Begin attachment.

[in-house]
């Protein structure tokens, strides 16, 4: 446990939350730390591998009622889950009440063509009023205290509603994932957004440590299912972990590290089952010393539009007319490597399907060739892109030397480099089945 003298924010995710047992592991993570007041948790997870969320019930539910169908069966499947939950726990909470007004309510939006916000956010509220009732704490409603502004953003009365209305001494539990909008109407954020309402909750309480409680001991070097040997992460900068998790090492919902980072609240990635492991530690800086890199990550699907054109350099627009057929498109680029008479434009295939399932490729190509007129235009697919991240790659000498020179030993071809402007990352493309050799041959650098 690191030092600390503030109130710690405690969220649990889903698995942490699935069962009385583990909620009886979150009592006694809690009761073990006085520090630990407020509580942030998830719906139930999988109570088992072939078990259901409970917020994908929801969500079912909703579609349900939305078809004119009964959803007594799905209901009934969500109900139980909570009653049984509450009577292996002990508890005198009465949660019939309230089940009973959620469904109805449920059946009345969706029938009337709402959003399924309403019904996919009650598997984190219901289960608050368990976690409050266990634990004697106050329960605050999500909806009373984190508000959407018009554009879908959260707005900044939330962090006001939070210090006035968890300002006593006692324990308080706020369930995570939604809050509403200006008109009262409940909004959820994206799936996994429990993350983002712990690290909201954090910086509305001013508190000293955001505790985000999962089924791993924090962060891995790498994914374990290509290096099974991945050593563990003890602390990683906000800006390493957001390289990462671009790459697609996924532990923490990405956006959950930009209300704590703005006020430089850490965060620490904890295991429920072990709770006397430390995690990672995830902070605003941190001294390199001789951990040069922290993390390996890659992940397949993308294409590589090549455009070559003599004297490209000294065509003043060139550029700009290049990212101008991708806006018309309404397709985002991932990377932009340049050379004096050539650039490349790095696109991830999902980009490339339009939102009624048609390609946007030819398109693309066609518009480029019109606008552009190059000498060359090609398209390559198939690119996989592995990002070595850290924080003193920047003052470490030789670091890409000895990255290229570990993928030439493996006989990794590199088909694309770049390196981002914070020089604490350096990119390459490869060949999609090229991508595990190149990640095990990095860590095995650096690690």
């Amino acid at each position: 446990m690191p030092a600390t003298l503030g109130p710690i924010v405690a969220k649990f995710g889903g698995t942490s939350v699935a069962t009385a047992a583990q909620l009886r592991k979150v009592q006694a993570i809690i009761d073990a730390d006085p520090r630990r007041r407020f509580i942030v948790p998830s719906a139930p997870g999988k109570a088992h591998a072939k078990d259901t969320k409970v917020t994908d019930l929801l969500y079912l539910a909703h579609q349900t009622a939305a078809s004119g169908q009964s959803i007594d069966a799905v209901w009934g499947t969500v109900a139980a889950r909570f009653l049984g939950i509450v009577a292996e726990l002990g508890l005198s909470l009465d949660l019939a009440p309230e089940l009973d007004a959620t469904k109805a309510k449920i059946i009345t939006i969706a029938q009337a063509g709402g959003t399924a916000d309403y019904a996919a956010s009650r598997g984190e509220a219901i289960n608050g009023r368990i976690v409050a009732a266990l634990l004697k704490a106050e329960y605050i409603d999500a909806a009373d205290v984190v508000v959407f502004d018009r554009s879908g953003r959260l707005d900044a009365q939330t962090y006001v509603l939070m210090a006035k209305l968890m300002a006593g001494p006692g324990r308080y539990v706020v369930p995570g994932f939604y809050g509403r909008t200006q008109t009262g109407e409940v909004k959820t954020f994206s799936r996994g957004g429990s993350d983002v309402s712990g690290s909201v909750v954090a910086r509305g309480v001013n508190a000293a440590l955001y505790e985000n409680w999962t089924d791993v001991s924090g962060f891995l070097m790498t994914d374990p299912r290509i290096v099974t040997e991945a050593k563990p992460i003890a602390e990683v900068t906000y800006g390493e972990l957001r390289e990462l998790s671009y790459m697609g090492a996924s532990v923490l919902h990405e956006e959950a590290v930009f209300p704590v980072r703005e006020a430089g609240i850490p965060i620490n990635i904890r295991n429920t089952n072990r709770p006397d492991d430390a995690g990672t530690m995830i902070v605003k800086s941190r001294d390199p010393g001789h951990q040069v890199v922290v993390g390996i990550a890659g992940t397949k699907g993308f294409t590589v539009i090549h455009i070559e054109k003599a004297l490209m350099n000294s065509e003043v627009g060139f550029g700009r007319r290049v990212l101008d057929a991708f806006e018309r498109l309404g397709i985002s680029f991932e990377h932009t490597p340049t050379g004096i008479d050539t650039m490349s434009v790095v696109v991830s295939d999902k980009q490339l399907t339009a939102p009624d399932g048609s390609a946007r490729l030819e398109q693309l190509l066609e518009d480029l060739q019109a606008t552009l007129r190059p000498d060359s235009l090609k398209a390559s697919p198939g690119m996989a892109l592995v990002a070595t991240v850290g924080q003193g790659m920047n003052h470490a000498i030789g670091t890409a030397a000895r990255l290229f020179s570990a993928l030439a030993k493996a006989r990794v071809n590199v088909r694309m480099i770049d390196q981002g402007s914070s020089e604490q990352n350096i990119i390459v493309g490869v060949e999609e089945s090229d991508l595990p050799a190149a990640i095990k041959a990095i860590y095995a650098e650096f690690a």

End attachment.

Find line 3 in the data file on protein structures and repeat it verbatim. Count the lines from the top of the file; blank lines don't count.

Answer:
């Amino acid at each position: 446990m690191p030092a600390t003298l503030g109130p710690i924010v405690a969220k649990f995710g889903g698995t942490s939350v699935a069962t009385a047992a583990q909620l009886r592991k979150v009592q006694a993570i809690i009761d073990a730390d006085p520090r630990r007041r407020f509580i942030v948790p998830s719906a139930p997870g999988k109570a088992h591998a072939k078990d259901t969320k409970v917020t994908d019930l929801l969500y079912l539910a909703h579609q349900t009622a939305a078809s004119g169908q009964s959803i007594d069966a799905v209901w009934g499947t969500v109900a139980a889950r909570f009653l049984g939950i509450v009577a292996e726990l002990g508890l005198s909470l009465d949660l019939a009440p309230e089940l009973d007004a959620t469904k109805a309510k449920i059946i009345t939006i969706a029938q009337a063509g709402g959003t399924a916000d309403y019904a996919a956010s009650r598997g984190e509220a219901i289960n608050g009023r368990i976690v409050a009732a266990l634990l004697k704490a106050e329960y605050i409603d999500a909806a009373d205290v984190v508000v959407f502004d018009r554009s879908g953003r959260l707005d900044a009365q939330t962090y006001v509603l939070m210090a006035k209305l968890m300002a006593g001494p006692g324990r308080y539990v706020v369930p995570g994932f939604y809050g509403r909008t200006q008109t009262g109407e409940v909004k959820t954020f994206s799936r996994g957004g429990s993350d983002v309402s712990g690290s909201v909750v954090a910086r509305g309480v001013n508190a000293a440590l955001y505790e985000n409680w999962t089924d791993v001991s924090g962060f891995l070097m790498t994914d374990p299912r290509i290096v099974t040997e991945a050593k563990p992460i003890a602390e990683v900068t906000y800006g390493e972990l957001r390289e990462l998790s671009y790459m697609g090492a996924s532990v923490l919902h990405e956006e959950a590290v930009f209300p704590v980072r703005e006020a430089g609240i850490p965060i620490n990635i904890r295991n429920t089952n072990r709770p006397d492991d430390a995690g990672t530690m995830i902070v605003k800086s941190r001294d390199p010393g001789h951990q040069v890199v922290v993390g390996i990550a890659g992940t397949k699907g993308f294409t590589v539009i090549h455009i070559e054109k003599a004297l490209m350099n000294s065509e003043v627009g060139f550029g700009r007319r290049v990212l101008d057929a991708f806006e018309r498109l309404g397709i985002s680029f991932e990377h932009t490597p340049t050379g004096i008479d050539t650039m490349s434009v790095v696109v991830s295939d999902k980009q490339l399907t339009a939102p009624d399932g048609s390609a946007r490729l030819e398109q693309l190509l066609e518009d480029l060739q019109a606008t552009l007129r190059p000498d060359s235009l090609k398209a390559s697919p198939g690119m996989a892109l592995v990002a070595t991240v850290g924080q003193g790659m920047n003052h470490a000498i030789g670091t890409a030397a000895r990255l290229f020179s570990a993928l030439a030993k493996a006989r990794v071809n590199v088909r694309m480099i770049d390196q981002g402007s914070s020089e604490q990352n350096i990119i390459v493309g490869v060949e999609e089945s090229d991508l595990p050799a190149a990640i095990k041959a990095i860590y095995a650098e650096f690690a």